“We tell our kids we’re proud of them
yet teach them that pride is wrong,”
asks a puzzled parent.
“Is there a good pride?”
A statement in James 4:6 answers most questions of pride: “God opposes the proud, but gives grace to the humble.”
From cover to cover the Bible makes it plain that pride is wrong when the meaning is haughty, arrogant, conceited, vain, puffed up, boasting, quarreling, braggart, patting self on back, lofty, high-minded or putting oneself above others.
All of those bad attitudes can be summed up as self-exaltation, and Prov. 10:32 states that exalting self is foolish. What could be more foolish than doing something that makes God oppose you!
Other Proverbs decry that pride brings shame, breeds quarrels and goes before destruction.
Vines’s Complete Expository Dictionary of Old & New Testament Words says “The majority of the uses of gaon are negative in that they connote human ‘pride’ as an antonym for humility.”
So is there
A good pride?
Is there a pride you can have & still be humble? Let’s look at principles from the Bible & then we’ll have to apply them to specific situations.
Pride = satisfaction for doing your best
Vines also says: “In a positive sense gaon … signifies ‘excellence’ or ‘majesty.’” God’s majesty.
Paul said, “Let everyone be sure that he is doing his very best, for then he will have the personal satisfaction of work well done” (Gal. 6:4 Living Bible).
Right about now do you find yourself singing lyrics by Montgomery Gentry: “And if all you ever really do is the best you can, well, you did it man! That’s something to be proud of.”
Or lyrics from the recent hit single by Tim McGraw: “When the dreams you’re dreaming come to you, when the work you put in is realized, let yourself feel the pride, but always stay humble and kind.
Ecc. 3:22 chimes in: “So I perceived that nothing is better than that a man should rejoice in his own works.” Satisfaction over what accomplished!
Let another praise you and not yourself (Prov. 27:2)
Paul supported this principle in 2 Cor. 1:14: “we are your boast as you also are ours.” Paul boasted about his children in the Lord & rejoiced that they returned the esteem.
“Do not lift your horn up on high,” agrees Psa. 75:5. Well, businesses would argue that it pays to toot, at least in a tasteful way. Because a small restaurant in Waterton National Park claimed to have “world-famous fried chicken,” I ordered it instead of my usual proclivity for beef. OK, wasn’t bad, but the Colonel still has the only world-famous one!
Then there’s resumes where you’ve got to say why you’re the one they should hire. How to do that without “praising yourself”? Resumes avoid personal pronouns like “I” and “me.” Specific accomplishments & awards should be presented instead of “I’m wonderful” statements. And references are critical.
A psychology professor at the University of Massachusetts Amherst, Dr. Susan Krauss Whitbourne, wrote that of seven types of bragging, six are unacceptable & one is risky, maybe working only under certain conditions. She says you’ll never be faulted for just being happy for accomplishment. McGraw nailed it with “let yourself feel the pride.”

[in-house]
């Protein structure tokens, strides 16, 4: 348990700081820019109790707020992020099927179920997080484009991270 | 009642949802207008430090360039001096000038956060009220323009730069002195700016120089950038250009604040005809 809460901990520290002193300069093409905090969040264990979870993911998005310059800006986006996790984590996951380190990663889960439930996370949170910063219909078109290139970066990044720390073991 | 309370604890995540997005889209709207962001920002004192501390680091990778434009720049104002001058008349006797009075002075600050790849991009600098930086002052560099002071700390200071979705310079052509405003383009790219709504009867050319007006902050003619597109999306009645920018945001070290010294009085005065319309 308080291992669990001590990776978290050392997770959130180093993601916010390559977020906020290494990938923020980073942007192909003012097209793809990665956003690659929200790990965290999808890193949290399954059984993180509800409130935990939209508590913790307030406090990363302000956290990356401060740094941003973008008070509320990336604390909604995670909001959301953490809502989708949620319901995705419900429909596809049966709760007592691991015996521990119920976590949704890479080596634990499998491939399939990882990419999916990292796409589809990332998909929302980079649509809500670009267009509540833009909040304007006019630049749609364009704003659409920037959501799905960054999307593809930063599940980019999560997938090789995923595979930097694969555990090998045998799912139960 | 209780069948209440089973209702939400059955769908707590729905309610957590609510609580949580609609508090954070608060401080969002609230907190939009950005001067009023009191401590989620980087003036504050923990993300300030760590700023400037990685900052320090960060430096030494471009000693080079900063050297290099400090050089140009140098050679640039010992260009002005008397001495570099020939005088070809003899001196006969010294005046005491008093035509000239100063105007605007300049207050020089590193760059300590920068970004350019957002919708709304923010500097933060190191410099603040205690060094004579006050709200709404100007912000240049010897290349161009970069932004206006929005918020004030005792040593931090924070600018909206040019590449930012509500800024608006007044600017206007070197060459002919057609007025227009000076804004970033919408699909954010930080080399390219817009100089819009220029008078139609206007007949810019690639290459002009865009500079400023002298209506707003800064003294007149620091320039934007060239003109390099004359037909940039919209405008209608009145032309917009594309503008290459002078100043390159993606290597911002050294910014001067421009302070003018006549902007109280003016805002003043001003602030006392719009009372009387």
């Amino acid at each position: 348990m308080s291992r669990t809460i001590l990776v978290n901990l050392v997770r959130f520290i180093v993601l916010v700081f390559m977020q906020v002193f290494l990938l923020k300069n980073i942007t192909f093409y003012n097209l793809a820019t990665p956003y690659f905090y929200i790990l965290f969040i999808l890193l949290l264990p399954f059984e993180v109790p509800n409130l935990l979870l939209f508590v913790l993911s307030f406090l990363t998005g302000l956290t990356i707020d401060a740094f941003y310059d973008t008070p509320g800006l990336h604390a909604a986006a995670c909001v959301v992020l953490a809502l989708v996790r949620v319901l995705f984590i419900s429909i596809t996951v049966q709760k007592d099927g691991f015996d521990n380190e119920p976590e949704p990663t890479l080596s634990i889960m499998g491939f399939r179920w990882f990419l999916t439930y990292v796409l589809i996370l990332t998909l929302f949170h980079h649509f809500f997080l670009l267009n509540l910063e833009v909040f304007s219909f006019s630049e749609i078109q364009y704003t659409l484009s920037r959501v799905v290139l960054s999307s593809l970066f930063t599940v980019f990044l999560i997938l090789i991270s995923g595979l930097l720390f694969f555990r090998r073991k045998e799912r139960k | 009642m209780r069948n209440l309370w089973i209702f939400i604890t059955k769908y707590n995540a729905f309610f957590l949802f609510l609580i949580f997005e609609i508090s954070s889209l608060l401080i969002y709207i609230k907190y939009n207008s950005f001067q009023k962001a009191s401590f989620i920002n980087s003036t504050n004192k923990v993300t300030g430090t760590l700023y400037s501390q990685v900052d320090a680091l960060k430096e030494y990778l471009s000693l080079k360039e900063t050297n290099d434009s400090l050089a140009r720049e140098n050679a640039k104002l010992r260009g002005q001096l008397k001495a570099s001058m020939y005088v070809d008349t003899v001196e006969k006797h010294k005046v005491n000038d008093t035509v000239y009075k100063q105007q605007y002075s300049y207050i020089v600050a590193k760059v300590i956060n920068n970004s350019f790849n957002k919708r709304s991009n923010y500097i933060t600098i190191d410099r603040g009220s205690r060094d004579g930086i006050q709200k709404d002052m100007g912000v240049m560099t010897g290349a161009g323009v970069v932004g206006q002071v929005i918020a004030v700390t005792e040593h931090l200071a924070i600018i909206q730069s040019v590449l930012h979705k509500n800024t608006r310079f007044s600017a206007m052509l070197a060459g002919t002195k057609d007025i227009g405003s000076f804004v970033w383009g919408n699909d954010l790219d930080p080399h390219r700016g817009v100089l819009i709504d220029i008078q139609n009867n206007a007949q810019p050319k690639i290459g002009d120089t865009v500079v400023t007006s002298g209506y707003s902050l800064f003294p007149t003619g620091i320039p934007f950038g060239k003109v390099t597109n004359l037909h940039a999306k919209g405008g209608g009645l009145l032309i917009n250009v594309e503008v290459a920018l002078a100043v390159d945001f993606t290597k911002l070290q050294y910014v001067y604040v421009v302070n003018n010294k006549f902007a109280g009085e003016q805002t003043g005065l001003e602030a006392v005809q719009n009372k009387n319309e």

This would keep you from “OK, I don’t mean to brag but I just finished a puzzle in one hour that said 2-4.”
“A proud man is always looking down on things and people,” observed C.S. Lewis (Mere Christianity); “and, of course, as long as you’re looking down, you cannot see something that is above you.”
Give God the credit!
This is one way we should be high-minded!
A proud son lauded his late Dad: “He only boasted about God.”
Paul said in Rom. 15:17 (Living Bible): “So it is right for me to be a little proud of all Christ Jesus has done through me … He has used me to win the Gentiles. Acts 15:12 has similar: “Barnabus and Paul declaring how many miracles and wonders God had worked through them among the Gentles.”
Remember the classic story about how the great Scottish runner Eric Liddell said “God made me fast. And when I run, I feel His pleasure.”
Surely the most heroic story of all time is David vs. Goliath. David’s oldest brother Eliab foolishly judged him: “I know your pride” (1 Sam. 17:28). Yet David called himself “your servant” when talking to King Saul, & he had to talk confident in order for the king to consent to him being Israel’s representative in the do-or-die situation for the whole army.
The Bible notes David at first stating that he killed a lion & a bear. But later he plainly says “the Lord who delivered me” from both beasts.
David didn’t exalt himself; he warned Goliath about his foolishness in defying the armies of God!
From the example of David’s brother Eliab, we see that we shouldn’t judge others. We might find it puzzling enough to judge ourselves!
♥ Pride in your work? Are you talking about satisfaction for doing your best, for striving for excellence?
♥ Letting another praise you, not your own mouth? Not trying to exalt self?
♥ Pride in your family? What they are & do pleases you? May God say of you “This is my beloved son [daughter] in whom I am well pleased.”
If you follow these Bible principles & always give God the glory and credit in your life & stay humble & kind, you’ll have something to be proud of.
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